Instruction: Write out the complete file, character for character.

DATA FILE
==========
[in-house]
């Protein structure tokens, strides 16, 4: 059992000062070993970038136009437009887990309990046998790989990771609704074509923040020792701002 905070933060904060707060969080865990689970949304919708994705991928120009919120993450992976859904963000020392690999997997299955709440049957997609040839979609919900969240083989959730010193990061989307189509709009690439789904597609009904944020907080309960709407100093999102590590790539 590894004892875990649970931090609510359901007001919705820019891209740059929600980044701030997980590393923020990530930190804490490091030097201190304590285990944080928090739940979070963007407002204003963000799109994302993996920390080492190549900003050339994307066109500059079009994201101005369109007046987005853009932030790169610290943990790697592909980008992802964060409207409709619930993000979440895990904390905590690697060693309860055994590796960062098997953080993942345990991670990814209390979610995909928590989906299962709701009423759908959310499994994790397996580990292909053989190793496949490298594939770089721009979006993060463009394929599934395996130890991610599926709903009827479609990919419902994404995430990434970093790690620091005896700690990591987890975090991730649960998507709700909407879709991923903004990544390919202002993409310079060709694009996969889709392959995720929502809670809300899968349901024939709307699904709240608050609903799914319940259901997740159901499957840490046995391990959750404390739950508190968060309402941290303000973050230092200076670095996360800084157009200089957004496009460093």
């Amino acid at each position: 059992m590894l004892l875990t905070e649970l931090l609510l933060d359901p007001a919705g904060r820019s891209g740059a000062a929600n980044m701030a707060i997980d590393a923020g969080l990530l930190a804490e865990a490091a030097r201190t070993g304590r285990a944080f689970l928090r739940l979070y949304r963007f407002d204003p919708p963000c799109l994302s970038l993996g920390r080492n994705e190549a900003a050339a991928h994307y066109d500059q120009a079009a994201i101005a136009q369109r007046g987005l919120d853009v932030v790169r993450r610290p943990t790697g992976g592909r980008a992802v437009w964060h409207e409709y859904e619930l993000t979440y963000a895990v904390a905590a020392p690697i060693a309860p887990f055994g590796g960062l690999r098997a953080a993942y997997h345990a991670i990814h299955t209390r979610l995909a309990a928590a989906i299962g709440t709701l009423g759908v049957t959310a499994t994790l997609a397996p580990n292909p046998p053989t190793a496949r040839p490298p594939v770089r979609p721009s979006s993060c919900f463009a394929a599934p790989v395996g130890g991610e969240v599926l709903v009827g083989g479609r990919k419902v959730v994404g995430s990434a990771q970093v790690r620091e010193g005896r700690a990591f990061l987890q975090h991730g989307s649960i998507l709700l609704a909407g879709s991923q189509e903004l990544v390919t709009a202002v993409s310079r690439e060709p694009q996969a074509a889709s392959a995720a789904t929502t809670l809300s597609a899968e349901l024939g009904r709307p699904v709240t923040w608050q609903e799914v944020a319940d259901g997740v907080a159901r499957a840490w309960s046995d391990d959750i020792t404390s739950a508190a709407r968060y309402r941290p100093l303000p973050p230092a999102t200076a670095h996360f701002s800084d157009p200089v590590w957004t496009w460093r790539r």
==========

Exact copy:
[in-house]
């Protein structure tokens, strides 16, 4: 059992000062070993970038136009437009887990309990046998790989990771609704074509923040020792701002 905070933060904060707060969080865990689970949304919708994705991928120009919120993450992976859904963000020392690999997997299955709440049957997609040839979609919900969240083989959730010193990061989307189509709009690439789904597609009904944020907080309960709407100093999102590590790539 590894004892875990649970931090609510359901007001919705820019891209740059929600980044701030997980590393923020990530930190804490490091030097201190304590285990944080928090739940979070963007407002204003963000799109994302993996920390080492190549900003050339994307066109500059079009994201101005369109007046987005853009932030790169610290943990790697592909980008992802964060409207409709619930993000979440895990904390905590690697060693309860055994590796960062098997953080993942345990991670990814209390979610995909928590989906299962709701009423759908959310499994994790397996580990292909053989190793496949490298594939770089721009979006993060463009394929599934395996130890991610599926709903009827479609990919419902994404995430990434970093790690620091005896700690990591987890975090991730649960998507709700909407879709991923903004990544390919202002993409310079060709694009996969889709392959995720929502809670809300899968349901024939709307699904709240608050609903799914319940259901997740159901499957840490046995391990959750404390739950508190968060309402941290303000973050230092200076670095996360800084157009200089957004496009460093």
């Amino acid at each position: 059992m590894l004892l875990t905070e649970l931090l609510l933060d359901p007001a919705g904060r820019s891209g740059a000062a929600n980044m701030a707060i997980d590393a923020g969080l990530l930190a804490e865990a490091a030097r201190t070993g304590r285990a944080f689970l928090r739940l979070y949304r963007f407002d204003p919708p963000c799109l994302s970038l993996g920390r080492n994705e190549a900003a050339a991928h994307y066109d500059q120009a079009a994201i101005a136009q369109r007046g987005l919120d853009v932030v790169r993450r610290p943990t790697g992976g592909r980008a992802v437009w964060h409207e409709y859904e619930l993000t979440y963000a895990v904390a905590a020392p690697i060693a309860p887990f055994g590796g960062l690999r098997a953080a993942y997997h345990a991670i990814h299955t209390r979610l995909a309990a928590a989906i299962g709440t709701l009423g759908v049957t959310a499994t994790l997609a397996p580990n292909p046998p053989t190793a496949r040839p490298p594939v770089r979609p721009s979006s993060c919900f463009a394929a599934p790989v395996g130890g991610e969240v599926l709903v009827g083989g479609r990919k419902v959730v994404g995430s990434a990771q970093v790690r620091e010193g005896r700690a990591f990061l987890q975090h991730g989307s649960i998507l709700l609704a909407g879709s991923q189509e903004l990544v390919t709009a202002v993409s310079r690439e060709p694009q996969a074509a889709s392959a995720a789904t929502t809670l809300s597609a899968e349901l024939g009904r709307p699904v709240t923040w608050q609903e799914v944020a319940d259901g997740v907080a159901r499957a840490w309960s046995d391990d959750i020792t404390s739950a508190a709407r968060y309402r941290p100093l303000p973050p230092a999102t200076a670095h996360f701002s800084d157009p200089v590590w957004t496009w460093r790539r």